When we think of evil we put it in its place--that's our way of telling ourselves its containable. Jack the Ripper and Son of Sam were products of vast, predatory cities, Matthew Shepard a victim of Brokeback Mountain bigotry. The title The Devil in the White City is an exact example.

Setting the scene, the New York Times called Kirkwood one of the area's "wealthier suburbs," a place that prides itself on its "civic spirit and close-knit neighborhoods." Yet Devlin brought two kidnapped boys there, and no one noticed. "Everyone sees without really seeing," a local woman told the Times.

Classmates still in the area are clearly anguished that this could be. "Kirkwood is still the same wonderful Leave It to Beaver community that you and I grew up in," wrote a classmate who asked not to be named. "It looks to me like Kirkwood just keeps getting better. However, I can't explain how so many people see things and ignore them."

Neither could his wife. "The people who the media chose to interview regarding this story made Kirkwood (and Missouri) look like the rural West Virginia hills. I think this was the worst part for Kirkwood," she wrote. "Shawn was apparently tortured beyond belief the first month after he was kidnapped. . . . Basically, I don't understand how someone can see his photo on posters, etc . . . have police come to the house, and never say a word. Not to mention, going to a formal dance at a private girls' school with a date. It's beyond my understanding. . . . I personally believe the movie and book, etc., will be more about Shawn. Michael Devlin I consider to be just another pedophile who should be tortured and executed."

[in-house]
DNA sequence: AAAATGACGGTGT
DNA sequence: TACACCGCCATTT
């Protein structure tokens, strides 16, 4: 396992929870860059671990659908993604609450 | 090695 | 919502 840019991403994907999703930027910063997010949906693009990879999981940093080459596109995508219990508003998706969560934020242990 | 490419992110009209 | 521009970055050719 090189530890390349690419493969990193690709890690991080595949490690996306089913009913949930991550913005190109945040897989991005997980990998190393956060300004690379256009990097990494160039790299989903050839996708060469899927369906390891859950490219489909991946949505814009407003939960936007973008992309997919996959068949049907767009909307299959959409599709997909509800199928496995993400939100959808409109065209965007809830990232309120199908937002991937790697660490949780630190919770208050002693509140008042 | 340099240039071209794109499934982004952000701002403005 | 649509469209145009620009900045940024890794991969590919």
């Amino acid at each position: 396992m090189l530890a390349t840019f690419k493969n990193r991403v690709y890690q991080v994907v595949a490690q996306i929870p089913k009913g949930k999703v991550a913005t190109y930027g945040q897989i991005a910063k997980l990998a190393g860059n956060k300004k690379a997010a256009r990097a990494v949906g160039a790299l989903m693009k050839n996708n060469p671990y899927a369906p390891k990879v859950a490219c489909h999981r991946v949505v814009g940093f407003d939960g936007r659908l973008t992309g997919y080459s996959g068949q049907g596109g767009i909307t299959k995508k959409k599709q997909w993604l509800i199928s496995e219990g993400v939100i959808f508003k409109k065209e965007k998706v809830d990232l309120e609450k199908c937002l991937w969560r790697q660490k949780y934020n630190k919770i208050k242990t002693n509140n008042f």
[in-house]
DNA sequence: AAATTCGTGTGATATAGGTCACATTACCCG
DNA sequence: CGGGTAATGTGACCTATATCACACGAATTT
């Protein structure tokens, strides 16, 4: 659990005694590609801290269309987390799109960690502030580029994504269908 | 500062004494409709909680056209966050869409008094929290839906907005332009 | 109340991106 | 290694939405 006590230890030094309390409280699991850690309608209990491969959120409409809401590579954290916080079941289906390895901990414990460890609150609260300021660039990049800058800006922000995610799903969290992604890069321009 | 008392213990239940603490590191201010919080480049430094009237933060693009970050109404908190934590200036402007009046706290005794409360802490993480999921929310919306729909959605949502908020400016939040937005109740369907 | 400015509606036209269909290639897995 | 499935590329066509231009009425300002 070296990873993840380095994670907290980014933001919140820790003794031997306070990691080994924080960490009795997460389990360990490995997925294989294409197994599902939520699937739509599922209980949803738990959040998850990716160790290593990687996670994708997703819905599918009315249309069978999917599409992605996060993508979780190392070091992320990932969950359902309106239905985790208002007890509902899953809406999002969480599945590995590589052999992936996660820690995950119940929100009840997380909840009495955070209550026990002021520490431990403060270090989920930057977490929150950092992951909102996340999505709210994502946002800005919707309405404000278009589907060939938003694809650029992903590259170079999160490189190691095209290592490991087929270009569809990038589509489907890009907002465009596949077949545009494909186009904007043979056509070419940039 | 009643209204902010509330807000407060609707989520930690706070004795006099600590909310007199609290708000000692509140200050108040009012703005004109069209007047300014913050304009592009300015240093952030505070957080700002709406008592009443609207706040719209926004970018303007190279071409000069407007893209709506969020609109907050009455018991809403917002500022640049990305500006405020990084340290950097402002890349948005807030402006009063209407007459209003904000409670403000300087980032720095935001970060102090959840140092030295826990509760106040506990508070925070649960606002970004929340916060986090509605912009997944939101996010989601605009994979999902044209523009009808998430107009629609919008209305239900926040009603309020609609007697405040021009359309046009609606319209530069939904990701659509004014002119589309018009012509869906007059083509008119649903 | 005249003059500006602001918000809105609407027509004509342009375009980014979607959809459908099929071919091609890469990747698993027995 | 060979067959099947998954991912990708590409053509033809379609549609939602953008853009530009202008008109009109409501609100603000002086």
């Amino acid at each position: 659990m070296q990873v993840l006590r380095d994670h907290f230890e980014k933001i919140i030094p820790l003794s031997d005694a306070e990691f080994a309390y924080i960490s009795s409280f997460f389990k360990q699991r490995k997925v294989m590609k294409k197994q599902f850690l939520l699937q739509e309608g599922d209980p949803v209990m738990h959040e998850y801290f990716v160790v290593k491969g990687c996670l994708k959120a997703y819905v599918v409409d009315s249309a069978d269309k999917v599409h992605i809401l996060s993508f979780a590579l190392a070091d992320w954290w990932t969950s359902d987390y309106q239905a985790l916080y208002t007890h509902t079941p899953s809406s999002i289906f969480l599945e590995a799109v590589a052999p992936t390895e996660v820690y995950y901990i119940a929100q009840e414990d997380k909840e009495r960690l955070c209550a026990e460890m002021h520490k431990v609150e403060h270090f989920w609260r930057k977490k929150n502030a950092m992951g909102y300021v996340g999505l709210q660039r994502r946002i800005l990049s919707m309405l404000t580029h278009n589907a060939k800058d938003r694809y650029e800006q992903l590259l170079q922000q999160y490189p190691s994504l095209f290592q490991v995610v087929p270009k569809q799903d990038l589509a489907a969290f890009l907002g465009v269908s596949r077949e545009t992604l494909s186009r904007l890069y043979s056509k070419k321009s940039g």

Classmates who'd moved away mourned a lost way of life. Patty, an educator, wondered, "How many of us even recognize the schoolkids who ring our bells selling whatever for their schools?" Janet, a college professor, asked, "What happened to the freedom that we had as children to play until after dark and roam the neighborhood and beyond. . . . Neighborhoods are no longer looking out for their children."

A classmate who didn't pull up roots urged me not to think badly of Kirkwood and instead be proud that two local policemen "were alert enough to catch this sick, twisted madman." Someone else who'd stayed seemed to be advising me not to romanticize the hold Devlin had over the boys in his home. "I was upset when 'Stockholm syndrome' was injected as the 'media label of preference,'" he wrote. He thought drugs, threats, cages, or ropes were likelier reasons why the boys didn't run away. He went on, "Lots of questions! But the media and the publications industry along with the Michael Moores of our society are going to be making money from this."